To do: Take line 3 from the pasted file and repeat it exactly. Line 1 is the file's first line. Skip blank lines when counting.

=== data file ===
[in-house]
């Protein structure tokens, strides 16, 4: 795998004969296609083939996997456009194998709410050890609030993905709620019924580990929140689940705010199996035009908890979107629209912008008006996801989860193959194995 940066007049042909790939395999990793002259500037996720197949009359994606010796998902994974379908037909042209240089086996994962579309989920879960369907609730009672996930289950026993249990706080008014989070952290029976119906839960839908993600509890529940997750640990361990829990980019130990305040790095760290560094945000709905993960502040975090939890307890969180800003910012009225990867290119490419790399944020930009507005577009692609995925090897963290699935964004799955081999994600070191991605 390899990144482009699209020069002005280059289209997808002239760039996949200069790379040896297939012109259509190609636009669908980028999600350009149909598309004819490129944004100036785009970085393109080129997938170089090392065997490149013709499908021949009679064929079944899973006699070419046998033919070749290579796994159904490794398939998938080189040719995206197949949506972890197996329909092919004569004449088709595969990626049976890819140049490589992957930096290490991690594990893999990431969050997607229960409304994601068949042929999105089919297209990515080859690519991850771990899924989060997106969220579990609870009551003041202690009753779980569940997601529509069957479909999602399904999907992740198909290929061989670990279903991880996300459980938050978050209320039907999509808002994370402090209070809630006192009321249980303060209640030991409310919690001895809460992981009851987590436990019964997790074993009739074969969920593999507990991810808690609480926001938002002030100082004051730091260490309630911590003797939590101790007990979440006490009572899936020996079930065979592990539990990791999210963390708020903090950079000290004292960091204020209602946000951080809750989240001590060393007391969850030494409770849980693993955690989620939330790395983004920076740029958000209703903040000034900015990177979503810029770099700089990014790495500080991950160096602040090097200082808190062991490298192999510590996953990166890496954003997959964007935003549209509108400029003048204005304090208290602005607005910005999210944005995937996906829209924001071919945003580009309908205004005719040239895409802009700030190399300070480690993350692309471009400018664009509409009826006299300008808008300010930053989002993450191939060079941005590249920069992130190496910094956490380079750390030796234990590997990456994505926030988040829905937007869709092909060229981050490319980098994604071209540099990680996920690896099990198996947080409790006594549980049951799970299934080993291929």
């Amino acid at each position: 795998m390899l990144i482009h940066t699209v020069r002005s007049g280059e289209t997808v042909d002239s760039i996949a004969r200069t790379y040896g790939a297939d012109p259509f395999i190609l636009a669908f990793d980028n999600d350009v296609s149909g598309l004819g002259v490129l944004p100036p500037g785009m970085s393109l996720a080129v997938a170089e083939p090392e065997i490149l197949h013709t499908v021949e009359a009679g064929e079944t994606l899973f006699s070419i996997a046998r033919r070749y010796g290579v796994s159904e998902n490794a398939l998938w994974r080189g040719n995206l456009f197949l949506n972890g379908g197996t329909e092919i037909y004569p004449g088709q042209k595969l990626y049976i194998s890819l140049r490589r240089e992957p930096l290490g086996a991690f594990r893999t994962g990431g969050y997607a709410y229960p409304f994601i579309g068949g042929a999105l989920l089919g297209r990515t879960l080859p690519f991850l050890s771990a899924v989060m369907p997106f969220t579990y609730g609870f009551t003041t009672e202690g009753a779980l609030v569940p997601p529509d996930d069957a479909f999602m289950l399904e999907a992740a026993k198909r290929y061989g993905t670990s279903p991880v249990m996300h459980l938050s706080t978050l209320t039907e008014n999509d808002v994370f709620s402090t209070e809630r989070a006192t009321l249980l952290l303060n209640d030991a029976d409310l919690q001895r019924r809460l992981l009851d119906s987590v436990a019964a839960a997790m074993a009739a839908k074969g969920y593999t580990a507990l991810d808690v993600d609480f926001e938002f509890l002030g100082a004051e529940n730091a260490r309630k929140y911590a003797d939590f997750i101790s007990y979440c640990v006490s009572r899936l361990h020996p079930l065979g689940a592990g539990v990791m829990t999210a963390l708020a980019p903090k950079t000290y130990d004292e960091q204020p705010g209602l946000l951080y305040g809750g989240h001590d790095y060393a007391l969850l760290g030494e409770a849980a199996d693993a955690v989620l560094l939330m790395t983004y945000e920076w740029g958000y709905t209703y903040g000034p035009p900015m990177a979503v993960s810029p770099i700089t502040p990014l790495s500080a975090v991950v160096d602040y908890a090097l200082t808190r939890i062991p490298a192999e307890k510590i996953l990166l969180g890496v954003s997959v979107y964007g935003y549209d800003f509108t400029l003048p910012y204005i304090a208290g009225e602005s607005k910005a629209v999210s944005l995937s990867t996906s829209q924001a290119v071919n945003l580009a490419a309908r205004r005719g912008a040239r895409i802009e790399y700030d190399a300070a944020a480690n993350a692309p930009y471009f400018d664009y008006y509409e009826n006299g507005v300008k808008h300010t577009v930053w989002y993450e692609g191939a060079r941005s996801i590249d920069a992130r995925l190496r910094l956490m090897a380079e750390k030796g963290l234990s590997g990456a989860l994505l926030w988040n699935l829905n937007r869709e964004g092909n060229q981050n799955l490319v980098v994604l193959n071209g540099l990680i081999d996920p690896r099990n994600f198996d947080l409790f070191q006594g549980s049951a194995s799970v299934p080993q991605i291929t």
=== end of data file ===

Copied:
């Amino acid at each position: 795998m390899l990144i482009h940066t699209v020069r002005s007049g280059e289209t997808v042909d002239s760039i996949a004969r200069t790379y040896g790939a297939d012109p259509f395999i190609l636009a669908f990793d980028n999600d350009v296609s149909g598309l004819g002259v490129l944004p100036p500037g785009m970085s393109l996720a080129v997938a170089e083939p090392e065997i490149l197949h013709t499908v021949e009359a009679g064929e079944t994606l899973f006699s070419i996997a046998r033919r070749y010796g290579v796994s159904e998902n490794a398939l998938w994974r080189g040719n995206l456009f197949l949506n972890g379908g197996t329909e092919i037909y004569p004449g088709q042209k595969l990626y049976i194998s890819l140049r490589r240089e992957p930096l290490g086996a991690f594990r893999t994962g990431g969050y997607a709410y229960p409304f994601i579309g068949g042929a999105l989920l089919g297209r990515t879960l080859p690519f991850l050890s771990a899924v989060m369907p997106f969220t579990y609730g609870f009551t003041t009672e202690g009753a779980l609030v569940p997601p529509d996930d069957a479909f999602m289950l399904e999907a992740a026993k198909r290929y061989g993905t670990s279903p991880v249990m996300h459980l938050s706080t978050l209320t039907e008014n999509d808002v994370f709620s402090t209070e809630r989070a006192t009321l249980l952290l303060n209640d030991a029976d409310l919690q001895r019924r809460l992981l009851d119906s987590v436990a019964a839960a997790m074993a009739a839908k074969g969920y593999t580990a507990l991810d808690v993600d609480f926001e938002f509890l002030g100082a004051e529940n730091a260490r309630k929140y911590a003797d939590f997750i101790s007990y979440c640990v006490s009572r899936l361990h020996p079930l065979g689940a592990g539990v990791m829990t999210a963390l708020a980019p903090k950079t000290y130990d004292e960091q204020p705010g209602l946000l951080y305040g809750g989240h001590d790095y060393a007391l969850l760290g030494e409770a849980a199996d693993a955690v989620l560094l939330m790395t983004y945000e920076w740029g958000y709905t209703y903040g000034p035009p900015m990177a979503v993960s810029p770099i700089t502040p990014l790495s500080a975090v991950v160096d602040y908890a090097l200082t808190r939890i062991p490298a192999e307890k510590i996953l990166l969180g890496v954003s997959v979107y964007g935003y549209d800003f509108t400029l003048p910012y204005i304090a208290g009225e602005s607005k910005a629209v999210s944005l995937s990867t996906s829209q924001a290119v071919n945003l580009a490419a309908r205004r005719g912008a040239r895409i802009e790399y700030d190399a300070a944020a480690n993350a692309p930009y471009f400018d664009y008006y509409e009826n006299g507005v300008k808008h300010t577009v930053w989002y993450e692609g191939a060079r941005s996801i590249d920069a992130r995925l190496r910094l956490m090897a380079e750390k030796g963290l234990s590997g990456a989860l994505l926030w988040n699935l829905n937007r869709e964004g092909n060229q981050n799955l490319v980098v994604l193959n071209g540099l990680i081999d996920p690896r099990n994600f198996d947080l409790f070191q006594g549980s049951a194995s799970v299934p080993q991605i291929t």